Olympians Who Doped Face 'Life-Long Bans,' IOC Chief Bach Says

Image: Russian national flag and Olympic flag are seen during closing ceremony for 2014 Sochi Winter Olympics
The Olympic and Russian national flags fly during the closing ceremony of the 2014 Sochi Winter Olympics in February 2014.JIM YOUNG / Reuters file

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By Tracy Snyder and F. Brinley Bruton

The International Olympic Committee has promised to crack down on individual Russian athletes and officials if recent allegations of state-sponsored doping are proven.

That could mean "a life-long ban for any implicated person" and their "immediate entourage," the governing body's President Thomas Bach told journalists on a conference call Wednesday.

Punishment could also include financial sanctions and "the exclusion of entire national federations" from Olympic events, he added.

Bach's vows follow claims by Russia's former anti-doping director that he ran an organized doping program for Russian athletes at the Sochi Games and helped switch tainted samples for clean ones.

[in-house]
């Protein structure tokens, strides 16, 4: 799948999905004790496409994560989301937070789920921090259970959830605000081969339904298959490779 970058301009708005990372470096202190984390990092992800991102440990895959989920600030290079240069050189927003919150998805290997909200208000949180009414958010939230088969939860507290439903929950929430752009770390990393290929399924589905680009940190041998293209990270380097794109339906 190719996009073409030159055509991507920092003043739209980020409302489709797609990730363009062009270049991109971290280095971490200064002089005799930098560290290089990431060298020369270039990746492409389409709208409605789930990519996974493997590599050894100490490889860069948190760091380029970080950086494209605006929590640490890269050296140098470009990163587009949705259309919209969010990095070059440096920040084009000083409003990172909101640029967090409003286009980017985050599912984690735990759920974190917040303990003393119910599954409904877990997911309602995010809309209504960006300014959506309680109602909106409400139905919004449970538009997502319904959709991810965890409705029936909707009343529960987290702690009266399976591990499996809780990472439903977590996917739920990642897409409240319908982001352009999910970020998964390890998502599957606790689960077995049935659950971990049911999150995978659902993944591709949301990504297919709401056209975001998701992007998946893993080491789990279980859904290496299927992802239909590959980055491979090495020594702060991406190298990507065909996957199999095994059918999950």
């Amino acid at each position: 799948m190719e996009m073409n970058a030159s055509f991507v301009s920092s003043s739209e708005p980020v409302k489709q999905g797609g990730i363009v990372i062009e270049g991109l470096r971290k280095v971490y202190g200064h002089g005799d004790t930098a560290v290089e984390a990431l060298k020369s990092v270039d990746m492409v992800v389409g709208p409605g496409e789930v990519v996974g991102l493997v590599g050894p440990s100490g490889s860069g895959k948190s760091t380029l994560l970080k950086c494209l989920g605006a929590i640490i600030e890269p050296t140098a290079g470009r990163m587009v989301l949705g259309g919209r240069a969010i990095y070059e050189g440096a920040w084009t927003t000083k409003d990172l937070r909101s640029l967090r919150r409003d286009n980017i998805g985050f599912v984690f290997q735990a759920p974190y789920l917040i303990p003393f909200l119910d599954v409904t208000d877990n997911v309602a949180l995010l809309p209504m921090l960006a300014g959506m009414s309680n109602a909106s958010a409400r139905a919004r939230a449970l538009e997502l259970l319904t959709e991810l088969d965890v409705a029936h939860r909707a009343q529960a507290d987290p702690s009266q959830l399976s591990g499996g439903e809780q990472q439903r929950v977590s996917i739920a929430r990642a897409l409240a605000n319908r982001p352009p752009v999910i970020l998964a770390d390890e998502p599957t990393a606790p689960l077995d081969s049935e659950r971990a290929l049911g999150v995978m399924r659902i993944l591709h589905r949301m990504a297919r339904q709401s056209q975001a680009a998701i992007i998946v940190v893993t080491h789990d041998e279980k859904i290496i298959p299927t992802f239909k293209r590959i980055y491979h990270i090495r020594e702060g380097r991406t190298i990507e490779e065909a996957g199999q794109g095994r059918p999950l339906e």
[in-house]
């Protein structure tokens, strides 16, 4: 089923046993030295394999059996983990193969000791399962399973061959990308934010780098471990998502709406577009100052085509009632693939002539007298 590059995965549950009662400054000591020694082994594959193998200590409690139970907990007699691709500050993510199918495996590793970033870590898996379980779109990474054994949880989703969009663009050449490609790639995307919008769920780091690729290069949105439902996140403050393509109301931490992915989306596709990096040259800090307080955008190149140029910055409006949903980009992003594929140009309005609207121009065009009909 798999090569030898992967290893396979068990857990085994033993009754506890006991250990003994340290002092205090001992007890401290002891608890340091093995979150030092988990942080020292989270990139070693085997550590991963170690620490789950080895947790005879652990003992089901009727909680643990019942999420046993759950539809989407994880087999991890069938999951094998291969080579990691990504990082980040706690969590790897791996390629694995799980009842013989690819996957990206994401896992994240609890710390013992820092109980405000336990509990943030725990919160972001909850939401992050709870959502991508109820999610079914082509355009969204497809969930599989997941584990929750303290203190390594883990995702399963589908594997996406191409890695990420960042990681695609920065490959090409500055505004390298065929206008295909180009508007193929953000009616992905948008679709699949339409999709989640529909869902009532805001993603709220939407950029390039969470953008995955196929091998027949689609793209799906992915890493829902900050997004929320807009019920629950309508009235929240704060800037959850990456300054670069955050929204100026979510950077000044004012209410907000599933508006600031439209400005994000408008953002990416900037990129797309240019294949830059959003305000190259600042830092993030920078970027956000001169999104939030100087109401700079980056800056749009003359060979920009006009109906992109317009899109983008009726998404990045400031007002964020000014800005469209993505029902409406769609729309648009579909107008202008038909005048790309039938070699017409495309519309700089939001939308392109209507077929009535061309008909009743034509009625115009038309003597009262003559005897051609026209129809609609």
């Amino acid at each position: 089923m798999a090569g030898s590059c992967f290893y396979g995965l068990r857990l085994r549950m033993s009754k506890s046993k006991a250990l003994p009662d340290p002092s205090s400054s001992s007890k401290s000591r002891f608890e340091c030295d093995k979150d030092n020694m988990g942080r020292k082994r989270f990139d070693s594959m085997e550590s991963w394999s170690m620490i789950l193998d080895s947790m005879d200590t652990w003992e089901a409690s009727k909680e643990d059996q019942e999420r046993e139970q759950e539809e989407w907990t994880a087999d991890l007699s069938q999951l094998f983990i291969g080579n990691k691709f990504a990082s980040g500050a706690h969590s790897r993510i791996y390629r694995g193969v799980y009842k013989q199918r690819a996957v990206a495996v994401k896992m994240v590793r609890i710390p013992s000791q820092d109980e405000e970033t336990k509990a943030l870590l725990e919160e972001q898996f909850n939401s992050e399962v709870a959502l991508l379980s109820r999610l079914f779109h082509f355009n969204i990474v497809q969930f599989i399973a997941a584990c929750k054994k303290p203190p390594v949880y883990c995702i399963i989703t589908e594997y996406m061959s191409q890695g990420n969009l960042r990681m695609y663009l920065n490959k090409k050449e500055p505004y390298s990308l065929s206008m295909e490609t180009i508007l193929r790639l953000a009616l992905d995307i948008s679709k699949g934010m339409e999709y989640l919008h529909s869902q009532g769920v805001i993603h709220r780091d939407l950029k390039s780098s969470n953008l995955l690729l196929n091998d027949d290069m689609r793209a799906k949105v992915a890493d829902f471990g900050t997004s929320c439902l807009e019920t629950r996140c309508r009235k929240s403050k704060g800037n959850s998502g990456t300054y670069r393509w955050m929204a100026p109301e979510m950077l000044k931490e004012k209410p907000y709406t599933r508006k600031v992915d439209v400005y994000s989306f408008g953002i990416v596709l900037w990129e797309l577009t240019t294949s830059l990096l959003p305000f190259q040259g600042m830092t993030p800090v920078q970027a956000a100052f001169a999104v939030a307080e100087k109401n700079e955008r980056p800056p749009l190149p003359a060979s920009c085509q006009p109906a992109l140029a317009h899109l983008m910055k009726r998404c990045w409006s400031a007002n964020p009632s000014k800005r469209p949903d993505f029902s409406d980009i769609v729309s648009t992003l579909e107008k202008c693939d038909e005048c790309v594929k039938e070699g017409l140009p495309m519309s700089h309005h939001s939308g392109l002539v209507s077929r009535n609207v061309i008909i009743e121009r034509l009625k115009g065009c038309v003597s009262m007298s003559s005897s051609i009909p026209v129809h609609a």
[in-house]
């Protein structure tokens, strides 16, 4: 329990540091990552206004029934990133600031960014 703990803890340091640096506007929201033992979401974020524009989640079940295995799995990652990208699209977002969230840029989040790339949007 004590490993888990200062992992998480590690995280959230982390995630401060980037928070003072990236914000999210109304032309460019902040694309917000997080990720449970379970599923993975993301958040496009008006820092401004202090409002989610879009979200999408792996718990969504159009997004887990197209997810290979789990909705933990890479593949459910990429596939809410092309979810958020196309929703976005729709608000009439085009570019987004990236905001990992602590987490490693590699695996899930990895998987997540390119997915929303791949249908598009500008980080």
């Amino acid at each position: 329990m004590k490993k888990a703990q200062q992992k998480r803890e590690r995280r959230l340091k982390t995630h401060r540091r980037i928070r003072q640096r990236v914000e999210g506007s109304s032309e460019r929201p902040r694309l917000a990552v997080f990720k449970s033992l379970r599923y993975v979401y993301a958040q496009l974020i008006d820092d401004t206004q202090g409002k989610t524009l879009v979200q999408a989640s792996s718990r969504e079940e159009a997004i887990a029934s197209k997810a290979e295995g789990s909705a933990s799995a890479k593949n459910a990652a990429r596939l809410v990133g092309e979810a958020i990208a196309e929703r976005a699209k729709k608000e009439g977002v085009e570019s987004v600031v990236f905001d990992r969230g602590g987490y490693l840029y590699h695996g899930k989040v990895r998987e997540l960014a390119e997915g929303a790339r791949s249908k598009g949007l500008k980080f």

Grigory Rodchenkov told The New York Times that at least 15 Russian athletes relied on doping for their victories during the 2014 Sochi Winter Games.

Related:Russian Athletes Dismiss Cheating Allegations

The IOC has asked the World Anti-Doping Agency to carry out a full-fledged investigation and plans to retest Sochi samples stored at the lab in Lausanne, Switzerland.

On Tuesday, the IOC announced that 31 athletes in six sports have had abnormal test results in reanalysis of their samples from the 2008 Beijing Summer Games. Final results on those tests were expected early next month.

Disciplinary proceedings against the unidentified athletes from 12 countries had been opened, the IOC added.

The Associated Press contributed.